Dreams for Afghanistan
November 10, 2009
On Saturday, The Shop Yoga Studio in Park City provided an enlightening glimpse into a country that makes daily headlines in the news and yet is virtually unknown to most Americans: Afghanistan.
Against a backdrop of handmade kites and images taken by photojournalist Tony Di Zinno, Shannon Galpin talked to Parkites about Mountain to Mountain, the nonprofit she founded to promote education and empower women in Afghanistan, and shared stories from her travels.
The event was an opportunity for Galpin to introduce her mission to connect mountain communities in the U.S. with each other and with remote Afghan villages. Proceeds from photo sales will go toward funding a proposed sister school for Park City in the Afghan community of Dashti Rewat.
Galpin is not a representative from a corporate fundraising machine or an international foundation. She’s a one-woman operation – a sports trainer from Breckinridge, Colo., who has made it her life’s work to help others.
Galpin founded Mountain to Mountain in 2006 and became its full-time executive director, treasurer, volunteer coordinator, etc. The nonprofit has raised funds for projects in Afghanistan, Pakistan, India and Nepal. In its third cycle of fundraising, Galpin wants to focus solely on Afghanistan.
In May 2009, Galpin spread her message to the masses in an interview on "Dateline NBC." Parkite Kim Deimling happened to be watching and went straight to the Mountain to Mountain website to see how she could help.
Recommended Stories For You
"I was so amazed and inspired by what one woman was doing and how she was making a difference," says Deimling. She asked Galpin to come speak in Park City and arranged a fundraiser at The Shop.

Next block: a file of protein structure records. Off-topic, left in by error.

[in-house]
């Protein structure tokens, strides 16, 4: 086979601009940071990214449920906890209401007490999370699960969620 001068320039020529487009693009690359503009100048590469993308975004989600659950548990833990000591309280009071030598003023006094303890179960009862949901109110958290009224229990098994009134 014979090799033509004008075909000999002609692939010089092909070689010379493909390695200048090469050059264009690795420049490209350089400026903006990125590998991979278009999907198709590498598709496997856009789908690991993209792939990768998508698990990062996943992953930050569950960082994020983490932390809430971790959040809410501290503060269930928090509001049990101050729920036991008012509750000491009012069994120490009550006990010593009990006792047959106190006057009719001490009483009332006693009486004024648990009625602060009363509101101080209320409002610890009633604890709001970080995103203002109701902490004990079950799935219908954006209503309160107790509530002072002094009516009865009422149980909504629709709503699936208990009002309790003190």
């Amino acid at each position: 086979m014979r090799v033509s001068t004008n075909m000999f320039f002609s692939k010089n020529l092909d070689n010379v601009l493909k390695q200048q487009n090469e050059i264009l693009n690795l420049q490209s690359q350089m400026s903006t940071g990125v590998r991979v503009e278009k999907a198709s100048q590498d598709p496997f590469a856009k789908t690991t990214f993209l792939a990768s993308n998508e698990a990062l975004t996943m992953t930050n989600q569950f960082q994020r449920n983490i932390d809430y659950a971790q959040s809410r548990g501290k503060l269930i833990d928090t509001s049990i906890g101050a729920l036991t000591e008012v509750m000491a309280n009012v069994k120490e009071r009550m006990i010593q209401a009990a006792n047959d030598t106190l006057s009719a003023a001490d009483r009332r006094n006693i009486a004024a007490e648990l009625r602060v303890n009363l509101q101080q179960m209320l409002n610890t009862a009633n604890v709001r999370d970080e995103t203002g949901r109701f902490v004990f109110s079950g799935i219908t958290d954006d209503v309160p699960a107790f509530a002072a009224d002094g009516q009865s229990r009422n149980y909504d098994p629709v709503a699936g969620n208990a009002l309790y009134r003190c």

Galpin was originally inspired by Greg Mortenson’s work in remote villages of Pakistan and Afghanistan, and the passion he conveyed in his book, "Three Cups of Tea." She formulated a plan to mobilize the Breckinridge community to raise money to build one school through Mortenson’s organization.
However, it didn’t take long – about three days – for her vision to expand to include other mountain communities and address more aspects of education and development. "I’m an all-or-nothing person," she says.
She traveled to Afghanistan for the first time in November 2008 and visited women’s rehab centers, women’s prisons and schools for the deaf.
Despite witnessing plumes of smoke from two suicide bombings, Galpin says she didn’t have second thoughts about her choice.
If anything, immersing herself in the culture strengthened her desire to help. "It was an immediate connection," she says. "There’s this heartbreaking beauty in this desolate, war-torn background."
Experiencing Afghanistan firsthand helped Galpin narrow Mountain to Mountain’s focus to literacy programs, computer/science labs, school building, teacher training and schools for the deaf.
"Education is the entry point to create a catalyst in these societies," she says. Providing access to education will open the door for empowerment for women and equal rights, she explains.